Their reputation continues to grow. Catapano Cheese is offered as a cheese share at the Sang Lee Organic Farm and will be sold this summer at a regional food market just opened at the South Street Seaport in New York City. North Fork restaurants offer the cheese on their menus and one even features a Catapano Burger. Karen and Michael Catapano have earned their place in the agricultural fabric of Long Island’s North Fork.

Pristine white Catapano goats greet visitors.

“When you see our cheese, I think that you think of Catapano Dairy Farm, a small goat dairy in the heart of wine country,” says Karen. “That’s really what we are.”

Catapano Dairy Farm is located at 33705 North Road (Route 48), Peconic, NY, 11958.
©2009 T.W. Barritt All Rights Reserved

Thursday, May 21, 2009

Big Apple Burger Banter – HB Burger

I’ve dubbed them the “Burger Babes.” It’s okay. I checked with Zany and Mad Me-Shell, and they love the moniker. I think they’re even getting business cards made.

You may recall that some time ago, my colleagues Mad Me-Shell and Zany first came up with the scheme of checking out the best burger joints in our Manhattan neighborhood. They get to eat, offer witty commentary and I get to write it up as a public service to anyone who can still afford lunch in Manhattan. There may be something wrong with this picture.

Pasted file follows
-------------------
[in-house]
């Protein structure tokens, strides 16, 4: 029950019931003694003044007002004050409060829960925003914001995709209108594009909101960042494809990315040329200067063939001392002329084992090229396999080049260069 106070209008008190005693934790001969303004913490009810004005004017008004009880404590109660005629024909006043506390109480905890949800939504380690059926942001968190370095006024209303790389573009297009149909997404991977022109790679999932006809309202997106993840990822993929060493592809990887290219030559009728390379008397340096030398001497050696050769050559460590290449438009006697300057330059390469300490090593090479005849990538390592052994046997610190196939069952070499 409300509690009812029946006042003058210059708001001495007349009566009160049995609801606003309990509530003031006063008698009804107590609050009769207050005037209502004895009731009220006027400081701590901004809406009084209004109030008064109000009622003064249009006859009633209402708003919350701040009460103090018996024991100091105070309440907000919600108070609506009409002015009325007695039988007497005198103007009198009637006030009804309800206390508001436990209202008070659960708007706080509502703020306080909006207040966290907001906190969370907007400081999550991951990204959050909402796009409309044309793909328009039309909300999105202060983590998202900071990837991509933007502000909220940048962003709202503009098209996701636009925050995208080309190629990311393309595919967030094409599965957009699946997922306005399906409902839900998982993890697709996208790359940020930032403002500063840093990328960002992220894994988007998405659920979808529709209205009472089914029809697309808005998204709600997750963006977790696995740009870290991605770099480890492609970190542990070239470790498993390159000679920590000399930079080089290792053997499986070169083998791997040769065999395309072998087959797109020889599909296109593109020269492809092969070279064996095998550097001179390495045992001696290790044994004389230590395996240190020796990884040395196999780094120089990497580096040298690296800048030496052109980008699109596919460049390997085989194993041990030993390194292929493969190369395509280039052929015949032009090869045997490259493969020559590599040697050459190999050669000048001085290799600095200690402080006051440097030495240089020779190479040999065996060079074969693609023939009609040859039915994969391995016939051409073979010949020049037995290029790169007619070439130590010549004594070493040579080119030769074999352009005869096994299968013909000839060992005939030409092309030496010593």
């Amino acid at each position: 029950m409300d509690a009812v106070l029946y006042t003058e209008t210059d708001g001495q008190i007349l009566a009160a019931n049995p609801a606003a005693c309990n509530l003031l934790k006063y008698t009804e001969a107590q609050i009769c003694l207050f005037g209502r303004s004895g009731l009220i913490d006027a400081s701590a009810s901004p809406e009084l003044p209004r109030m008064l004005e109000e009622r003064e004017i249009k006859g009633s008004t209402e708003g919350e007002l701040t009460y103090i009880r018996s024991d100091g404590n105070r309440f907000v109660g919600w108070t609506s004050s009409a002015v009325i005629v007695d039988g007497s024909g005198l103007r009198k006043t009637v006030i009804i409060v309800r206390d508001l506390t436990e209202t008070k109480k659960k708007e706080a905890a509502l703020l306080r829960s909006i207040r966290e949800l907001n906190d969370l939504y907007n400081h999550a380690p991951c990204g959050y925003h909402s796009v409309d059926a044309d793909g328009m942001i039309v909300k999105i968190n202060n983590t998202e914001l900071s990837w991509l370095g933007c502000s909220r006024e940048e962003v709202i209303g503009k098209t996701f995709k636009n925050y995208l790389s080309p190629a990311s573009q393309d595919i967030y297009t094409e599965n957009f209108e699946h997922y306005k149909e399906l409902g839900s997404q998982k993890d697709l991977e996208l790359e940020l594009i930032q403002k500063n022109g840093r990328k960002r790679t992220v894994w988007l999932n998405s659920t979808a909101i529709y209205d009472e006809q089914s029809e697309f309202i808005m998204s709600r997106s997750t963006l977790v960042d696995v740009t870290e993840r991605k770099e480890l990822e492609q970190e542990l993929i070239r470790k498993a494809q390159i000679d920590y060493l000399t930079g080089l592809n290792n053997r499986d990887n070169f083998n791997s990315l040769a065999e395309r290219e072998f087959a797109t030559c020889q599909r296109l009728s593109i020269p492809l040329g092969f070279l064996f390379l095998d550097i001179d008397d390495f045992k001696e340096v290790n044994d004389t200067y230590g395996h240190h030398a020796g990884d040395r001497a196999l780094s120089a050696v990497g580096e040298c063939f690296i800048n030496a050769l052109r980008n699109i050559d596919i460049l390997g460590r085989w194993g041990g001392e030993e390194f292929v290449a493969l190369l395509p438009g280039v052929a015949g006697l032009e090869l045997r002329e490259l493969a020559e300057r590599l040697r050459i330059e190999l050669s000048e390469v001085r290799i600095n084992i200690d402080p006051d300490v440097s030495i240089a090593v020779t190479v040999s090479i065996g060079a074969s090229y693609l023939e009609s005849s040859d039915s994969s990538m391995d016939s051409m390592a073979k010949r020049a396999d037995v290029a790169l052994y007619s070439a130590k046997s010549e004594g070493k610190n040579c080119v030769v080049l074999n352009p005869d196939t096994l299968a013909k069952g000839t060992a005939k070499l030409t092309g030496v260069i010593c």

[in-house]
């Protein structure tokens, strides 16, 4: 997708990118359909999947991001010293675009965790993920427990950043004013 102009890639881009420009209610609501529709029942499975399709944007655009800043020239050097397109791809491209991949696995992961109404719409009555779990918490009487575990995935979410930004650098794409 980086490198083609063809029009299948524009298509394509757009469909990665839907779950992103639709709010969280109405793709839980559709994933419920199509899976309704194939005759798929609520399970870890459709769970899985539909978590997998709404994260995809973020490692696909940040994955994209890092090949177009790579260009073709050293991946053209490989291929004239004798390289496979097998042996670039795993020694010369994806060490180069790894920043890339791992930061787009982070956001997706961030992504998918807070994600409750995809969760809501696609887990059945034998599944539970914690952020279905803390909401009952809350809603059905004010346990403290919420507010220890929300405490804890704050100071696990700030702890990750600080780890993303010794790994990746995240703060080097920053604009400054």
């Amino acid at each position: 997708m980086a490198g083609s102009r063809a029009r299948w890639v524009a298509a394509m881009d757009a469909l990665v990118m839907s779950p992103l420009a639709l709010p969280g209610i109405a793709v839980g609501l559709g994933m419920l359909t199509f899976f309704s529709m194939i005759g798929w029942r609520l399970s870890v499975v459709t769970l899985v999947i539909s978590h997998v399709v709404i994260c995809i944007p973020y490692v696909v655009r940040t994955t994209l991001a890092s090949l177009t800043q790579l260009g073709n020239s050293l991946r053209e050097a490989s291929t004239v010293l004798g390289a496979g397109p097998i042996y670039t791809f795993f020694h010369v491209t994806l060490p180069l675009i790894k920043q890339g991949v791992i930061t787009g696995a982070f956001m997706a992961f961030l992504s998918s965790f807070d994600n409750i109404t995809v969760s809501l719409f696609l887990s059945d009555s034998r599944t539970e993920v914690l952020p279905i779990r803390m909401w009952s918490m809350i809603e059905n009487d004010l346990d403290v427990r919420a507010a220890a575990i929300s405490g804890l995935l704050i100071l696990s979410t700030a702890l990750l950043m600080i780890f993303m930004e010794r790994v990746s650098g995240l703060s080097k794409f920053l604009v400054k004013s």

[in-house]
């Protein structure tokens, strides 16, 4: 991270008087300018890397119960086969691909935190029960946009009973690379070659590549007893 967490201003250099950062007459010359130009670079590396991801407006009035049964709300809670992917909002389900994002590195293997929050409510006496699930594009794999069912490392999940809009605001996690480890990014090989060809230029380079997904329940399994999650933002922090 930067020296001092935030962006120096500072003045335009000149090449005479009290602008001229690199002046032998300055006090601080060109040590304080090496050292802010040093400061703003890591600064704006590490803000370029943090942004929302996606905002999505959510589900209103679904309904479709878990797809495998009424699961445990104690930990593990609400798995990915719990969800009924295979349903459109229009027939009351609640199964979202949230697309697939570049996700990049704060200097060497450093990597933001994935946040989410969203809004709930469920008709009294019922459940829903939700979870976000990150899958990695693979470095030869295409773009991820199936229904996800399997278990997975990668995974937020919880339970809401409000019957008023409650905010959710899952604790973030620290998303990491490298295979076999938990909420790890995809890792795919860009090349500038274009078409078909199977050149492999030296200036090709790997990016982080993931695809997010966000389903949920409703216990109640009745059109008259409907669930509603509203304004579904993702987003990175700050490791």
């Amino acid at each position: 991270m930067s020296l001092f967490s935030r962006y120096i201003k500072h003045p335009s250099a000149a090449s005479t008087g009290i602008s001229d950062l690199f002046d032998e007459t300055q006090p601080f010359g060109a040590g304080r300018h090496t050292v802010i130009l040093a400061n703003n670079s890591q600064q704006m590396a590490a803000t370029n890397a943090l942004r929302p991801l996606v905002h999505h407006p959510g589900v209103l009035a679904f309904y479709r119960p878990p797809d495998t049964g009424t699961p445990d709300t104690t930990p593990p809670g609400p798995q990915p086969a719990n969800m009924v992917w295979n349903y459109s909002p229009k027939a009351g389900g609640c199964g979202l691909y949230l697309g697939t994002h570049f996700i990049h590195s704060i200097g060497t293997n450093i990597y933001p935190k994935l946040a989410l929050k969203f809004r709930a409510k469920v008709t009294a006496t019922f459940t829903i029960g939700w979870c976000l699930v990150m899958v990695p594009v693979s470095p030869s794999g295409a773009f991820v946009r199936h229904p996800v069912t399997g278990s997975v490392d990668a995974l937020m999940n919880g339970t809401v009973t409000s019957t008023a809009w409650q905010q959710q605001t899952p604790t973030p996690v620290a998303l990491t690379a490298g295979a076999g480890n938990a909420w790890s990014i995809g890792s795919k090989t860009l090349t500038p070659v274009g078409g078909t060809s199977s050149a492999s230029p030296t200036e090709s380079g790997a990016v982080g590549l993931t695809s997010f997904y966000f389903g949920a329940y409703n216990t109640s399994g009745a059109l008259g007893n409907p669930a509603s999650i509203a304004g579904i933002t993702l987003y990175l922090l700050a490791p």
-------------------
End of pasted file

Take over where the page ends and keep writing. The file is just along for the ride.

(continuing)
Perhaps you also remember that at the time of our first scheduled outing, Zany suddenly came down with a severe case of the deadlines. So, Mad Me-Shell and I promptly left her slaving away in the office and went out and gorged ourselves on burgers. Not very charitable.

Zany still hasn’t forgiven us. In fact, up until now, she’s been refusing to acknowledge that the previous lunch ever took place. But then, the emotion just suddenly pours out of her – violently – like when you stomp on one of those little plastic packs of ketchup.

“It was one of the darkest days of my employment,” she admits, with as much rancor as someone from Eerie, Pennsylvania can muster. “I was very depressed. The smell from the burger restaurant on your clothes when you returned made me cry. I had to go to the vending machine and get a pack of Milano Cookies.”